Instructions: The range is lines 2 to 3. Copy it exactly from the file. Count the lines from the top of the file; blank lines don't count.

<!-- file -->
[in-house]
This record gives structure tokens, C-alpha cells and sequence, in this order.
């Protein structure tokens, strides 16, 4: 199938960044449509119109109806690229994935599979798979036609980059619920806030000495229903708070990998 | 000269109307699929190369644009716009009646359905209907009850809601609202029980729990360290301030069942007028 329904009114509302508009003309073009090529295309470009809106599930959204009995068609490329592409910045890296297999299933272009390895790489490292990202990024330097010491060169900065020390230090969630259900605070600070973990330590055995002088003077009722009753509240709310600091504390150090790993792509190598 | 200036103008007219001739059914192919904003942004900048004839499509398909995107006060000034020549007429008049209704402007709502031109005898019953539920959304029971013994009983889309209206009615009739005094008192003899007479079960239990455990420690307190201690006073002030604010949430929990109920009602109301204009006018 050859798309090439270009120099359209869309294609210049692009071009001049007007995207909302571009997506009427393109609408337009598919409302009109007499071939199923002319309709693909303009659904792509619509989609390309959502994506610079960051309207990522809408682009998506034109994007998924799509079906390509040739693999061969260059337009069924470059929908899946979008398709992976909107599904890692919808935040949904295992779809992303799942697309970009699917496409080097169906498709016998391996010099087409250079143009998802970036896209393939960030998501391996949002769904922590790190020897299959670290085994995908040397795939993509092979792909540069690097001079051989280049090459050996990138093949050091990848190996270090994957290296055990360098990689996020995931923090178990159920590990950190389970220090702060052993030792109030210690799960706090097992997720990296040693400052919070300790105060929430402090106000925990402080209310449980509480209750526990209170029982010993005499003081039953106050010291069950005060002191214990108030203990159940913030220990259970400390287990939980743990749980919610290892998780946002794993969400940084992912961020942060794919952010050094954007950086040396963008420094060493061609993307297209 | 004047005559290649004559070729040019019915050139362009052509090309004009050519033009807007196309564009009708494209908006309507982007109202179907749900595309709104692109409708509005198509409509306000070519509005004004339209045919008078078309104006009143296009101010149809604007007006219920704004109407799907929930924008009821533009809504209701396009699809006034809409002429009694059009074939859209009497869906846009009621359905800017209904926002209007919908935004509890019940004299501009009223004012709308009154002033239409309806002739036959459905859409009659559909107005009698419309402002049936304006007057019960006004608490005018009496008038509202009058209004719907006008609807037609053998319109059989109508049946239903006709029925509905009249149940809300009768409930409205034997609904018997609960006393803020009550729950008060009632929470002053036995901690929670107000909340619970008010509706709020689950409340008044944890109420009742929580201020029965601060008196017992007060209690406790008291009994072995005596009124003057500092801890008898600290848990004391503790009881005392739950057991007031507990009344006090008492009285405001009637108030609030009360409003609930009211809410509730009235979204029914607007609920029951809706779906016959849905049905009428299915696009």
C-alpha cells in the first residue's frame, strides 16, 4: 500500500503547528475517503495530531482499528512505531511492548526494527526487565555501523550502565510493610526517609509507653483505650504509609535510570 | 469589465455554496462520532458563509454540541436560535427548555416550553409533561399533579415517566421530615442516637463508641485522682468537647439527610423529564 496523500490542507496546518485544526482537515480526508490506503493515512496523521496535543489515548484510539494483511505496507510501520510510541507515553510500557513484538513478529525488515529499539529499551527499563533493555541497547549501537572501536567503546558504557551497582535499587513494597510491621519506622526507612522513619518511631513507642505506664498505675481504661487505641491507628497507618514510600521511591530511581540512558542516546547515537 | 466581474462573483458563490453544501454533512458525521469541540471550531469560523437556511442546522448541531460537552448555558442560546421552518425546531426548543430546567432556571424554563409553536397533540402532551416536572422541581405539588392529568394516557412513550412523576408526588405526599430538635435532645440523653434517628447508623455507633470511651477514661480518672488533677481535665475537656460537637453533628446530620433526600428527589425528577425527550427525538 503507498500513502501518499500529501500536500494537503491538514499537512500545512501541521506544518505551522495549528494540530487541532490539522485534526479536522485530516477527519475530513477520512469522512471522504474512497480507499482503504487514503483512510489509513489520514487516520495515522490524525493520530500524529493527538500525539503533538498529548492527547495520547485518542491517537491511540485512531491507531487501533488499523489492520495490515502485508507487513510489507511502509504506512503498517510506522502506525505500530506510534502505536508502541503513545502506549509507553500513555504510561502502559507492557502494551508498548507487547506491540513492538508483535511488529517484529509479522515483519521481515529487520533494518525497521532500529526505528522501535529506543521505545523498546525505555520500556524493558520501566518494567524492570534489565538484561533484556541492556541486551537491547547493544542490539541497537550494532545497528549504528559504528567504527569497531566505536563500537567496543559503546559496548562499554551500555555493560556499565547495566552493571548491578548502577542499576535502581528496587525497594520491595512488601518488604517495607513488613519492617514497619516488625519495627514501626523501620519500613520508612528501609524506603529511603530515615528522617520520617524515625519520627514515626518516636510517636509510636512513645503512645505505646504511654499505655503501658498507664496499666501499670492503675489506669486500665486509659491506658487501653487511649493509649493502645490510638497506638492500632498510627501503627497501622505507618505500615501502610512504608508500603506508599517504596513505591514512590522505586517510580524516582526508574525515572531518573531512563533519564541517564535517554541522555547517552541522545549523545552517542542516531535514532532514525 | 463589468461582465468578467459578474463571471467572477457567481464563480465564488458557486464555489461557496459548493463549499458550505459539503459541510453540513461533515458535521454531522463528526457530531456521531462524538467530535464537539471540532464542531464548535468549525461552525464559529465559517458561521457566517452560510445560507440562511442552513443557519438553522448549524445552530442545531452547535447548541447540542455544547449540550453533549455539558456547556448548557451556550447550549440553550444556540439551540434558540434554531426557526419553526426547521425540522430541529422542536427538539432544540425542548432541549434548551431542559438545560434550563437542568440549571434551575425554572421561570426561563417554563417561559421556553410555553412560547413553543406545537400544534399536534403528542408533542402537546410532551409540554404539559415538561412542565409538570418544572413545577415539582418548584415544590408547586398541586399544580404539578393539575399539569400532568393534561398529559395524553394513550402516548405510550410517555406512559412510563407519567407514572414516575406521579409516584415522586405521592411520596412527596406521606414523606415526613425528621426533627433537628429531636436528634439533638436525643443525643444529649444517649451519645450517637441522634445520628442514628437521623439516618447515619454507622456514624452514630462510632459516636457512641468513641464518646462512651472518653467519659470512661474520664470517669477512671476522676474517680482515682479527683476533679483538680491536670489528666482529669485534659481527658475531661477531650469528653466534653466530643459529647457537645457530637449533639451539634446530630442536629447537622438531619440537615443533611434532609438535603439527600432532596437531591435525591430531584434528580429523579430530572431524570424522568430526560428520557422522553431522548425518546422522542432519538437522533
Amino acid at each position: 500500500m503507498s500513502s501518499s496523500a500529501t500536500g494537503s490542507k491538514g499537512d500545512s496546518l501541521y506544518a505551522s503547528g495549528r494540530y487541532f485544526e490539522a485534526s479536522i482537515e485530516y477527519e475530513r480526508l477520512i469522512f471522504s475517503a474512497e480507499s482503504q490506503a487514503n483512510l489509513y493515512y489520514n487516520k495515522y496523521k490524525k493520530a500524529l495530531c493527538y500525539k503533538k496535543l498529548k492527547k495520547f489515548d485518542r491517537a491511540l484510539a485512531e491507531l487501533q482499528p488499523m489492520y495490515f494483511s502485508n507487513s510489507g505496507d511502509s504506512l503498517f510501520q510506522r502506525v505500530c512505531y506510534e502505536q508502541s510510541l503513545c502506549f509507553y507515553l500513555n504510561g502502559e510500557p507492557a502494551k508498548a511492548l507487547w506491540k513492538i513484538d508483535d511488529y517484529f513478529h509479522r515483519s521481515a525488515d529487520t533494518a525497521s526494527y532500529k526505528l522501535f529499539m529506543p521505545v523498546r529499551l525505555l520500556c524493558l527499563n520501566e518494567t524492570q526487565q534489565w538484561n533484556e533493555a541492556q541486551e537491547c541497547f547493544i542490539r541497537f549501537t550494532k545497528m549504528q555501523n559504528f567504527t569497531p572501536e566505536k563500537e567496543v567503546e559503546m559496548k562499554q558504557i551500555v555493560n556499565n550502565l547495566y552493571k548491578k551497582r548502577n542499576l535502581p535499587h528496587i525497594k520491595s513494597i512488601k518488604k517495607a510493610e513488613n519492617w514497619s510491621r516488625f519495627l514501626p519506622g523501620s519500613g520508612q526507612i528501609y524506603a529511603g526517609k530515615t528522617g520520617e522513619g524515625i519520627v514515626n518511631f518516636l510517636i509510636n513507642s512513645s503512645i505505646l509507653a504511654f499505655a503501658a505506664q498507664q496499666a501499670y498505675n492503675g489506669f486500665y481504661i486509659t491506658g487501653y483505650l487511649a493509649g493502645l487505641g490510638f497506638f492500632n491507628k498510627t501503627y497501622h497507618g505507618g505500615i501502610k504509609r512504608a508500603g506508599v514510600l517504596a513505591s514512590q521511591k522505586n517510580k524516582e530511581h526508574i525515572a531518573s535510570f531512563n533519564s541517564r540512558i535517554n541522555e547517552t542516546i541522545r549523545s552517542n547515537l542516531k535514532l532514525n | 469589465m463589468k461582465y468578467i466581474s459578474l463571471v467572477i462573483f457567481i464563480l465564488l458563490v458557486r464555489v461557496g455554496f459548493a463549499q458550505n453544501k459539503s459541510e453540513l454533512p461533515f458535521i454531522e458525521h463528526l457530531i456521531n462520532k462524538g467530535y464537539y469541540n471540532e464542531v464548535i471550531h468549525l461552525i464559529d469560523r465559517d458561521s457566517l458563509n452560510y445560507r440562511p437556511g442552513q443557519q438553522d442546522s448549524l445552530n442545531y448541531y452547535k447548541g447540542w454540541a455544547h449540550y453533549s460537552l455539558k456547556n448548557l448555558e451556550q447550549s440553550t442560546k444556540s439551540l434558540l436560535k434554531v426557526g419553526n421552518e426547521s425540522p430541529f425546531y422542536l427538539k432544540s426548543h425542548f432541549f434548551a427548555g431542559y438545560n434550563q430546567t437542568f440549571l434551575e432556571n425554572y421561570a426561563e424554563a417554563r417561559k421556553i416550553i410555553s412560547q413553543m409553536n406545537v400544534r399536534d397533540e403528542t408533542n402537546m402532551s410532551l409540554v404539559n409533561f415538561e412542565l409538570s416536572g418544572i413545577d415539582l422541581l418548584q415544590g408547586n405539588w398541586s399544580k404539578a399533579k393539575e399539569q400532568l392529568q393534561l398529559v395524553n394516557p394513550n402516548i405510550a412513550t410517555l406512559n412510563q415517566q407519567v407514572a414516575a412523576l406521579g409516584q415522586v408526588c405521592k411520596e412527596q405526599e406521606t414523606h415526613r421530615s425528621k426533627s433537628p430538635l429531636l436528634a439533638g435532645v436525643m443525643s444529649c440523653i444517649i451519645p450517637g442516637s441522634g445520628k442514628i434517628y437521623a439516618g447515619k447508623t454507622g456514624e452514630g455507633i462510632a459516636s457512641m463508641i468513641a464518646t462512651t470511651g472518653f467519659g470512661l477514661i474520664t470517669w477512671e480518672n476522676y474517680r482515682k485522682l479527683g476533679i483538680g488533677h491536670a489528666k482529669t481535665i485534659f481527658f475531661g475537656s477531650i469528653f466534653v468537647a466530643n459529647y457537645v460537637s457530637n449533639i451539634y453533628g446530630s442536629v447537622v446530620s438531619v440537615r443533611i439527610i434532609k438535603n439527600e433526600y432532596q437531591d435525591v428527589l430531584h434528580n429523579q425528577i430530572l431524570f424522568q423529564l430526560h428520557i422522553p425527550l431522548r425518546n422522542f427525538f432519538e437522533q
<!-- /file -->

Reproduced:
This record gives structure tokens, C-alpha cells and sequence, in this order.
């Protein structure tokens, strides 16, 4: 199938960044449509119109109806690229994935599979798979036609980059619920806030000495229903708070990998 | 000269109307699929190369644009716009009646359905209907009850809601609202029980729990360290301030069942007028 329904009114509302508009003309073009090529295309470009809106599930959204009995068609490329592409910045890296297999299933272009390895790489490292990202990024330097010491060169900065020390230090969630259900605070600070973990330590055995002088003077009722009753509240709310600091504390150090790993792509190598 | 200036103008007219001739059914192919904003942004900048004839499509398909995107006060000034020549007429008049209704402007709502031109005898019953539920959304029971013994009983889309209206009615009739005094008192003899007479079960239990455990420690307190201690006073002030604010949430929990109920009602109301204009006018 050859798309090439270009120099359209869309294609210049692009071009001049007007995207909302571009997506009427393109609408337009598919409302009109007499071939199923002319309709693909303009659904792509619509989609390309959502994506610079960051309207990522809408682009998506034109994007998924799509079906390509040739693999061969260059337009069924470059929908899946979008398709992976909107599904890692919808935040949904295992779809992303799942697309970009699917496409080097169906498709016998391996010099087409250079143009998802970036896209393939960030998501391996949002769904922590790190020897299959670290085994995908040397795939993509092979792909540069690097001079051989280049090459050996990138093949050091990848190996270090994957290296055990360098990689996020995931923090178990159920590990950190389970220090702060052993030792109030210690799960706090097992997720990296040693400052919070300790105060929430402090106000925990402080209310449980509480209750526990209170029982010993005499003081039953106050010291069950005060002191214990108030203990159940913030220990259970400390287990939980743990749980919610290892998780946002794993969400940084992912961020942060794919952010050094954007950086040396963008420094060493061609993307297209 | 004047005559290649004559070729040019019915050139362009052509090309004009050519033009807007196309564009009708494209908006309507982007109202179907749900595309709104692109409708509005198509409509306000070519509005004004339209045919008078078309104006009143296009101010149809604007007006219920704004109407799907929930924008009821533009809504209701396009699809006034809409002429009694059009074939859209009497869906846009009621359905800017209904926002209007919908935004509890019940004299501009009223004012709308009154002033239409309806002739036959459905859409009659559909107005009698419309402002049936304006007057019960006004608490005018009496008038509202009058209004719907006008609807037609053998319109059989109508049946239903006709029925509905009249149940809300009768409930409205034997609904018997609960006393803020009550729950008060009632929470002053036995901690929670107000909340619970008010509706709020689950409340008044944890109420009742929580201020029965601060008196017992007060209690406790008291009994072995005596009124003057500092801890008898600290848990004391503790009881005392739950057991007031507990009344006090008492009285405001009637108030609030009360409003609930009211809410509730009235979204029914607007609920029951809706779906016959849905049905009428299915696009």